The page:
Take Kamau Gachigi, for example. He developed Gearbox to help other entrepreneurs develop and test products. This incubator not only allows entrepreneurs to find the right market fit for their ideas but also serves entrepreneurs, giving them a space to freely express their creativity and innovative drives.

3. Maximizing Efficiency

Do you have a passion for processes? Then your next business might focus on efficiencies. If you can make the same product for less time, money, and effort, there’s value to be captured. You don’t need to design a better product or a new product – just a better system. The global economy is incredibly complex, with thousands of middlemen between product concept to customer purchase.

You can see this type of creativity in action by watching this feature on Movement Mortgage, a mortgage company founded during the 2008 financial crisis to help people get into homes quickly and affordably.

4. Developing Incredible Teams

No startup can succeed without a team focused on a common mission and vision. Working with people, however, takes creativity. As a leader, you need to pay attention to different people’s gifts and talents. Everyone is motivated in different ways. Sometimes a leader needs to reframe a problem in a new way for the team to finally grasp what’s at play.

In an age of e-commerce, digital communication, and shifting generational expectations, you can’t stick to management strategies from the 80’s and expect your company to thrive. Leading people in an ever-changing economy takes creativity and vulnerability. We need more entrepreneurs to step up and help define the next era of management principles.

5. Redeeming the Broader Economy

Sometimes, entrepreneurship is just a stepping stone toward a broader redemptive vision. When we think about a creative God in respect to business, we shouldn’t limit God to business. As we see in Revelation, God will one day judge and redeem the entire world. There will be a new heaven and new earth. Today, we play a small role in that redemptive plan.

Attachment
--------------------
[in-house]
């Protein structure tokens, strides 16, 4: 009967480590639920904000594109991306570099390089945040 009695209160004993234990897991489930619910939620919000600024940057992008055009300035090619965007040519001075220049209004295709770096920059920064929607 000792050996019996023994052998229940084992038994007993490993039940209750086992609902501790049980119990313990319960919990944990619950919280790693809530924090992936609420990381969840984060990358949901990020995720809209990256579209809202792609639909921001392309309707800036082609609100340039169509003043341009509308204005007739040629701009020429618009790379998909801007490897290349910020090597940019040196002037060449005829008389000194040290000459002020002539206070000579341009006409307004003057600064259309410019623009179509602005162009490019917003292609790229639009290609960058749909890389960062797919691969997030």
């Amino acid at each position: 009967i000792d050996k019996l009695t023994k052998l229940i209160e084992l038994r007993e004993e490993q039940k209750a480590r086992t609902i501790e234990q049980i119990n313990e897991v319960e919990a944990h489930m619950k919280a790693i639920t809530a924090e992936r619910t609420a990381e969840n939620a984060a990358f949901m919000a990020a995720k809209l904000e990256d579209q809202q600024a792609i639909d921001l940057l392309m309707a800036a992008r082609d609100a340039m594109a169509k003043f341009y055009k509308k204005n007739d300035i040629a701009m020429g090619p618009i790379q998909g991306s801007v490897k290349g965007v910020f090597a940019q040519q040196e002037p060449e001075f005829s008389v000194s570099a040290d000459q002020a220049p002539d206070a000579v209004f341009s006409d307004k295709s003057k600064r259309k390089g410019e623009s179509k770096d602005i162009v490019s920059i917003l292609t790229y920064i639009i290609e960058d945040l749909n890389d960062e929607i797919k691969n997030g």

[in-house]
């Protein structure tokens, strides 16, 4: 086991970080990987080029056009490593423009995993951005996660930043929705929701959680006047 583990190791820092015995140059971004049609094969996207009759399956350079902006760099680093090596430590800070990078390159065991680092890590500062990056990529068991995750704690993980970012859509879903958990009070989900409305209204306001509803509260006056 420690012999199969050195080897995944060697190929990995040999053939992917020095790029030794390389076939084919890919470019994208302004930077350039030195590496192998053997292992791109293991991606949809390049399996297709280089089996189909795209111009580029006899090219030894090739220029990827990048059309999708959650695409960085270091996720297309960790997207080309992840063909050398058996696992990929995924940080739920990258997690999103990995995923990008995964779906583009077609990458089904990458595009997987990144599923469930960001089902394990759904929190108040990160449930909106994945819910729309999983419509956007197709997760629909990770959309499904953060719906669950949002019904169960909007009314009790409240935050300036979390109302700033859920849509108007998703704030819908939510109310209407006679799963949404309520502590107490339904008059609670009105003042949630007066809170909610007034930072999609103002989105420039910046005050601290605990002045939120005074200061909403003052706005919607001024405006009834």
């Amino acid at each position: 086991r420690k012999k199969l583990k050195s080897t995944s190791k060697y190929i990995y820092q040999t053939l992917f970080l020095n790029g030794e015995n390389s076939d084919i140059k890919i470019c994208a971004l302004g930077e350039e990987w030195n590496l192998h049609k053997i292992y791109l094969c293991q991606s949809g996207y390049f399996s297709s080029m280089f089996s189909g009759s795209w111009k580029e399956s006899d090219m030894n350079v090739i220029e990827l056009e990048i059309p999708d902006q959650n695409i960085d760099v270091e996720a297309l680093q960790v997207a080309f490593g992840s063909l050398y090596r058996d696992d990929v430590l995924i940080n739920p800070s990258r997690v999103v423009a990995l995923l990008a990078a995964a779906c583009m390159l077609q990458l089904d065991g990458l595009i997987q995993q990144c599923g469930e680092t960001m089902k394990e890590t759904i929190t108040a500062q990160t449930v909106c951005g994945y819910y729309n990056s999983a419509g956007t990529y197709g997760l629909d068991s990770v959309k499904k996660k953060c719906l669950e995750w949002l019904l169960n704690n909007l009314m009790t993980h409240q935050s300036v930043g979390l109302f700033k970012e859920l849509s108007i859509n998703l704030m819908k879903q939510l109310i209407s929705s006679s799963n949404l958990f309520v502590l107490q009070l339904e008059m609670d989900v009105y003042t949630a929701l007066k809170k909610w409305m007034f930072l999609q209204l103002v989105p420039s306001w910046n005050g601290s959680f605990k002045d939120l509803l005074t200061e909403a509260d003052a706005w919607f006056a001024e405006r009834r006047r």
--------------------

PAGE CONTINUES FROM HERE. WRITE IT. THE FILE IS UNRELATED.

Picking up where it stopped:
So perhaps your act of creativity is to provide jobs for a marginalized group of people. Or, instead of preying on the poor with high-interest loans, you create a sustainable financial product that allows people to experience hope and freedom. Rethink the current status quo regarding how the world treats others.

Pete Ochs realized his business could help others by hiring ex-convicts at his two businesses. Pete had what we called a grander vision. He knew that his business was about more than profits and margins. He used his entrepreneurial creativity to support and care for individuals returning from the prison system.

Unleash Your Creativity

Our creative God is an infinite God. Look around you and see how vast His creativity is. From mountain vistas to silicon chips, He has created a world full of wonder. Every nook and cranny is overflowing with God’s creativity, so don’t limit your own understanding of what creativity in entrepreneurship can be.

The list above is not comprehensive. What other ways can you be creative in entrepreneurship? We want to hear. Find us on LinkedIn and share your thoughts. Or join a Foundation Group to discuss this topic further.

If you feel like you’re in a creative rut, then here are some resources to help jumpstart your vision. At Faith Driven Entrepreneur, we’re committed to providing you with the tools you need to succeed in business and faith.

We look forward to seeing how you reflect the image of our creative God through entrepreneurship. Whether you express yourself by connecting with people in new ways or designing cutting-edge technology, God wants to use you to help redeem his creation.